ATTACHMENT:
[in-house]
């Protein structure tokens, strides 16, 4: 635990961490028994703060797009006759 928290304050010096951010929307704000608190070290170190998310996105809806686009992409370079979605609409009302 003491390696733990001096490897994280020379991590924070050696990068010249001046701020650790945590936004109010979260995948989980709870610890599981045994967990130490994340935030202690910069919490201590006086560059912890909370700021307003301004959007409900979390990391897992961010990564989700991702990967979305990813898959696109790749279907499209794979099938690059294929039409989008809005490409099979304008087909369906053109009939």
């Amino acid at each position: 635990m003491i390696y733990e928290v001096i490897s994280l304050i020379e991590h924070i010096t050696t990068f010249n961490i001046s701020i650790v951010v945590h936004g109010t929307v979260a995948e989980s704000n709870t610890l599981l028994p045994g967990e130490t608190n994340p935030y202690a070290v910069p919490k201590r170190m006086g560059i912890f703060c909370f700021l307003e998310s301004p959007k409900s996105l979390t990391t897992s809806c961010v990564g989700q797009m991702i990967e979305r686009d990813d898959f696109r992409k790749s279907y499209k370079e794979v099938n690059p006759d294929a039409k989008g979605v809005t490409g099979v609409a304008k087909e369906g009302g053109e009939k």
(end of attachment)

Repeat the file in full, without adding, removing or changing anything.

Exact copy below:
[in-house]
């Protein structure tokens, strides 16, 4: 635990961490028994703060797009006759 928290304050010096951010929307704000608190070290170190998310996105809806686009992409370079979605609409009302 003491390696733990001096490897994280020379991590924070050696990068010249001046701020650790945590936004109010979260995948989980709870610890599981045994967990130490994340935030202690910069919490201590006086560059912890909370700021307003301004959007409900979390990391897992961010990564989700991702990967979305990813898959696109790749279907499209794979099938690059294929039409989008809005490409099979304008087909369906053109009939």
């Amino acid at each position: 635990m003491i390696y733990e928290v001096i490897s994280l304050i020379e991590h924070i010096t050696t990068f010249n961490i001046s701020i650790v951010v945590h936004g109010t929307v979260a995948e989980s704000n709870t610890l599981l028994p045994g967990e130490t608190n994340p935030y202690a070290v910069p919490k201590r170190m006086g560059i912890f703060c909370f700021l307003e998310s301004p959007k409900s996105l979390t990391t897992s809806c961010v990564g989700q797009m991702i990967e979305r686009d990813d898959f696109r992409k790749s279907y499209k370079e794979v099938n690059p006759d294929a039409k989008g979605v809005t490409g099979v609409a304008k087909e369906g009302g053109e009939k």